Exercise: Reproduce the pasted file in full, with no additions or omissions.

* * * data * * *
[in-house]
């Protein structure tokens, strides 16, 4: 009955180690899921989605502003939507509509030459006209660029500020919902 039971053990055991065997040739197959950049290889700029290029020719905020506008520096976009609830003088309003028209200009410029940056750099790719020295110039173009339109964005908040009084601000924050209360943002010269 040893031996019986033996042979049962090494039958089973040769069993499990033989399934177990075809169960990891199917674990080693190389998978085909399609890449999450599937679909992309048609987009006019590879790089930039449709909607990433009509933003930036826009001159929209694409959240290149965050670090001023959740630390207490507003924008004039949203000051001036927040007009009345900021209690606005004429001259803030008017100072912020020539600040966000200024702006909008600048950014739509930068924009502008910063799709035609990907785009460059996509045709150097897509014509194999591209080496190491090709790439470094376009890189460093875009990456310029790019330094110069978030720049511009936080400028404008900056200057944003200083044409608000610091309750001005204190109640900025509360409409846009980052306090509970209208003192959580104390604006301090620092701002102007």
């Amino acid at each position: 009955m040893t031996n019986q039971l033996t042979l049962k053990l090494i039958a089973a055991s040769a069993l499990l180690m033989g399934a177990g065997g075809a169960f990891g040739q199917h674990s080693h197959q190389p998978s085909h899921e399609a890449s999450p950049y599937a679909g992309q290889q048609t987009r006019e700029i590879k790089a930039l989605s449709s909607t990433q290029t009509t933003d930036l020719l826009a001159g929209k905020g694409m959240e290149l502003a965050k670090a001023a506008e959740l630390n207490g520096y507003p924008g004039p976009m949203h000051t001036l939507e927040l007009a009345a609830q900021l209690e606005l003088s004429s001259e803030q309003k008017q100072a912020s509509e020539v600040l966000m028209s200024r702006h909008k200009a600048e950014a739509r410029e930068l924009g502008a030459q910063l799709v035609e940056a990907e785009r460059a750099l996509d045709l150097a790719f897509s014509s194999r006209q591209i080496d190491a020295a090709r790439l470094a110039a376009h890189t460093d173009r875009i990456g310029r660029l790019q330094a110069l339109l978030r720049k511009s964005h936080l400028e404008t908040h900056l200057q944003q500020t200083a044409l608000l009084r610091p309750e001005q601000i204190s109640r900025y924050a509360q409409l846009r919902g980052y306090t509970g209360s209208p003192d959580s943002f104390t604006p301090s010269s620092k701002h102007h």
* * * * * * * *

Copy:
[in-house]
């Protein structure tokens, strides 16, 4: 009955180690899921989605502003939507509509030459006209660029500020919902 039971053990055991065997040739197959950049290889700029290029020719905020506008520096976009609830003088309003028209200009410029940056750099790719020295110039173009339109964005908040009084601000924050209360943002010269 040893031996019986033996042979049962090494039958089973040769069993499990033989399934177990075809169960990891199917674990080693190389998978085909399609890449999450599937679909992309048609987009006019590879790089930039449709909607990433009509933003930036826009001159929209694409959240290149965050670090001023959740630390207490507003924008004039949203000051001036927040007009009345900021209690606005004429001259803030008017100072912020020539600040966000200024702006909008600048950014739509930068924009502008910063799709035609990907785009460059996509045709150097897509014509194999591209080496190491090709790439470094376009890189460093875009990456310029790019330094110069978030720049511009936080400028404008900056200057944003200083044409608000610091309750001005204190109640900025509360409409846009980052306090509970209208003192959580104390604006301090620092701002102007």
């Amino acid at each position: 009955m040893t031996n019986q039971l033996t042979l049962k053990l090494i039958a089973a055991s040769a069993l499990l180690m033989g399934a177990g065997g075809a169960f990891g040739q199917h674990s080693h197959q190389p998978s085909h899921e399609a890449s999450p950049y599937a679909g992309q290889q048609t987009r006019e700029i590879k790089a930039l989605s449709s909607t990433q290029t009509t933003d930036l020719l826009a001159g929209k905020g694409m959240e290149l502003a965050k670090a001023a506008e959740l630390n207490g520096y507003p924008g004039p976009m949203h000051t001036l939507e927040l007009a009345a609830q900021l209690e606005l003088s004429s001259e803030q309003k008017q100072a912020s509509e020539v600040l966000m028209s200024r702006h909008k200009a600048e950014a739509r410029e930068l924009g502008a030459q910063l799709v035609e940056a990907e785009r460059a750099l996509d045709l150097a790719f897509s014509s194999r006209q591209i080496d190491a020295a090709r790439l470094a110039a376009h890189t460093d173009r875009i990456g310029r660029l790019q330094a110069l339109l978030r720049k511009s964005h936080l400028e404008t908040h900056l200057q944003q500020t200083a044409l608000l009084r610091p309750e001005q601000i204190s109640r900025y924050a509360q409409l846009r919902g980052y306090t509970g209360s209208p003192d959580s943002f104390t604006p301090s010269s620092k701002h102007h």